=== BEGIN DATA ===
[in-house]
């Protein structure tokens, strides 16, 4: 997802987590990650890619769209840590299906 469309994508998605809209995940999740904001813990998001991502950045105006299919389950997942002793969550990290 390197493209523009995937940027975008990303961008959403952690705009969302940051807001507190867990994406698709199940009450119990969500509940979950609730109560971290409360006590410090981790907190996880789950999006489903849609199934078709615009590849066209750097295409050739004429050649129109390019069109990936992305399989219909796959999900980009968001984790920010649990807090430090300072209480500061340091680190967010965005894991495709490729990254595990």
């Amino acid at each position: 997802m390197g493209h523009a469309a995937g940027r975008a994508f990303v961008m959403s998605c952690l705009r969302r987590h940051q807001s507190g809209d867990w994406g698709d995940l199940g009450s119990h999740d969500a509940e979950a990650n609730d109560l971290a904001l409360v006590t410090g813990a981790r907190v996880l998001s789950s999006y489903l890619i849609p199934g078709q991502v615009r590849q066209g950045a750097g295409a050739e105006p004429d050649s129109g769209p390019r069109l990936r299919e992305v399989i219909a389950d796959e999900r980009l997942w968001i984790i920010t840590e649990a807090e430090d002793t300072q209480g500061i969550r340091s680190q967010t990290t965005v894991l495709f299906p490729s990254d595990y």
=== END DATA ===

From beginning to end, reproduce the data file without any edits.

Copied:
[in-house]
């Protein structure tokens, strides 16, 4: 997802987590990650890619769209840590299906 469309994508998605809209995940999740904001813990998001991502950045105006299919389950997942002793969550990290 390197493209523009995937940027975008990303961008959403952690705009969302940051807001507190867990994406698709199940009450119990969500509940979950609730109560971290409360006590410090981790907190996880789950999006489903849609199934078709615009590849066209750097295409050739004429050649129109390019069109990936992305399989219909796959999900980009968001984790920010649990807090430090300072209480500061340091680190967010965005894991495709490729990254595990």
């Amino acid at each position: 997802m390197g493209h523009a469309a995937g940027r975008a994508f990303v961008m959403s998605c952690l705009r969302r987590h940051q807001s507190g809209d867990w994406g698709d995940l199940g009450s119990h999740d969500a509940e979950a990650n609730d109560l971290a904001l409360v006590t410090g813990a981790r907190v996880l998001s789950s999006y489903l890619i849609p199934g078709q991502v615009r590849q066209g950045a750097g295409a050739e105006p004429d050649s129109g769209p390019r069109l990936r299919e992305v399989i219909a389950d796959e999900r980009l997942w968001i984790i920010t840590e649990a807090e430090d002793t300072q209480g500061i969550r340091s680190q967010t990290t965005v894991l495709f299906p490729s990254d595990y």